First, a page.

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Old 12-10-2010, 06:20 PM
 
Location: Albuquerque, NM
1,168 posts, read 2,363,120 times
Reputation: 749

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Originally Posted by jlw3hd View Post
It sickens me to know that I worked as hard as I did to get my bachelors of science in nursing and I know several PTA's who only went to school for 2 years and are making more...Please expalin the reasoning behind this??? RN's have to do the PTA's job if they are not available and they have much more responsibility than PTA's... I know of a girl who flunked nursing school because she said it was "too difficult". She then decided on PTA school and said "PTA school compares nothing to RN school". She ended up making straight A's because she was use to the hard core studying and training that she was doing while in nursing school.....she now makes more money than me and I have a bachelor's....does this make any scence?
I think you answers can be found in the physicians reply above.
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Old 12-26-2010, 03:21 PM
 
138 posts, read 190,402 times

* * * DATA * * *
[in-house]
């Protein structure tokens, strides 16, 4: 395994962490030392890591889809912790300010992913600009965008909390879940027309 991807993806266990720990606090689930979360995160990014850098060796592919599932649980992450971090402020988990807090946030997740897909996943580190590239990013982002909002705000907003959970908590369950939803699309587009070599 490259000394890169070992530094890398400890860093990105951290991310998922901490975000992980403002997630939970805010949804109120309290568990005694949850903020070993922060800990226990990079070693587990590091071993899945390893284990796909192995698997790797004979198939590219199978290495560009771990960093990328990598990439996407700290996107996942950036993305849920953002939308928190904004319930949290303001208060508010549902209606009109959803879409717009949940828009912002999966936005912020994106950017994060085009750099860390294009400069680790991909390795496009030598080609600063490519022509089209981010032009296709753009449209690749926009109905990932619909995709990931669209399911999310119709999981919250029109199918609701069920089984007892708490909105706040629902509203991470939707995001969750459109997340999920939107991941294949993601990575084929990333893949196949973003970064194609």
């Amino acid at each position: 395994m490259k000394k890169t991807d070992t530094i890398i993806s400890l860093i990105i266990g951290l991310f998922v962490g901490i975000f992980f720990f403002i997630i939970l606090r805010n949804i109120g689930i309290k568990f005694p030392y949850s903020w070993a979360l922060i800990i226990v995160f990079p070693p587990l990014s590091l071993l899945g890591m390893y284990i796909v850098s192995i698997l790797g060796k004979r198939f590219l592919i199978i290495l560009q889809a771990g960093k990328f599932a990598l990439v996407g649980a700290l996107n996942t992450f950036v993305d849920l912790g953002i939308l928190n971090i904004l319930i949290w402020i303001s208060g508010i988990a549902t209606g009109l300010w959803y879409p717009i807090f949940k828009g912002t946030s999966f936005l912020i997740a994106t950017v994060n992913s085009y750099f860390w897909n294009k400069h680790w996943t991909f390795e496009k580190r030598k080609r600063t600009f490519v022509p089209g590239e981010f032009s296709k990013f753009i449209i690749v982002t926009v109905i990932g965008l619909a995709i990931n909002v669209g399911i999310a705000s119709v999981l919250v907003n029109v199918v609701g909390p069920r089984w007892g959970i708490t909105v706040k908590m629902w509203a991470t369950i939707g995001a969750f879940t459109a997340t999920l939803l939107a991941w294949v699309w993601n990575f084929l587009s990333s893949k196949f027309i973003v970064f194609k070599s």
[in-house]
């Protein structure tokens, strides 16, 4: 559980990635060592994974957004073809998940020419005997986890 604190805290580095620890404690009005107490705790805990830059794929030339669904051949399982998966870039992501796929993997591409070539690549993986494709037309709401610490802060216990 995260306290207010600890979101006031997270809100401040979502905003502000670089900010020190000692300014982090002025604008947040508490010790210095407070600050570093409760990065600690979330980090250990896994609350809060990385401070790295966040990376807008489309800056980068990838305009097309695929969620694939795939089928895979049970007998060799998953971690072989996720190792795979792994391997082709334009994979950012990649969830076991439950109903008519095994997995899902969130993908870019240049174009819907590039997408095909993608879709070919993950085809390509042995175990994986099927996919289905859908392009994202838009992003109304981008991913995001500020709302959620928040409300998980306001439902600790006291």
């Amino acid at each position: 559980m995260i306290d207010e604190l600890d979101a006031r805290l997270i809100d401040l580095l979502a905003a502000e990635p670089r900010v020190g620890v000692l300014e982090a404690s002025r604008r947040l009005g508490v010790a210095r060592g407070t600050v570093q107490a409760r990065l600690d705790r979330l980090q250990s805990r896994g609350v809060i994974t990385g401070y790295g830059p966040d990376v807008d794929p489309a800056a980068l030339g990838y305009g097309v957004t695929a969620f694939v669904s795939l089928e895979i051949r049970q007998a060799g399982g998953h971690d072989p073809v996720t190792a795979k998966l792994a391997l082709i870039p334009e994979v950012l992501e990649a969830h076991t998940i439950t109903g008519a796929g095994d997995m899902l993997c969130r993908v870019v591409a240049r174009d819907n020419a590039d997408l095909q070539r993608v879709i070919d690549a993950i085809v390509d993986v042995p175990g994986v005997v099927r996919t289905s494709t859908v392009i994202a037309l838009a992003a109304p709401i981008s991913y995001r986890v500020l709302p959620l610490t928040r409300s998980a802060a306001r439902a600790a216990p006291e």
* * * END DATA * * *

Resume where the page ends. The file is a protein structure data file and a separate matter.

Reputation: 90
I did not want to make a new thread but...

Can someone better explain to me the specific role of an OTA?

Can anyone recommend literature on better understand what an OTA and PTA do for a living?

Also can someone recommend literature on what you need to know as an OTA or PTA.
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Old 12-26-2010, 04:44 PM
 
10,261 posts, read 7,741,087 times
Reputation: 8351
Assuming an OTA is an assistant for an occupational therapist, I am not sure how that would work. Good Occupational therapists are worth their weight in gold, especially if they have additional training in sensory processing disorder. My grandson OT is simply the best therapist he has ever had and he has had other OTs who were also excellent. None of our OTs had assistants working under them though, they worked directly with the patients.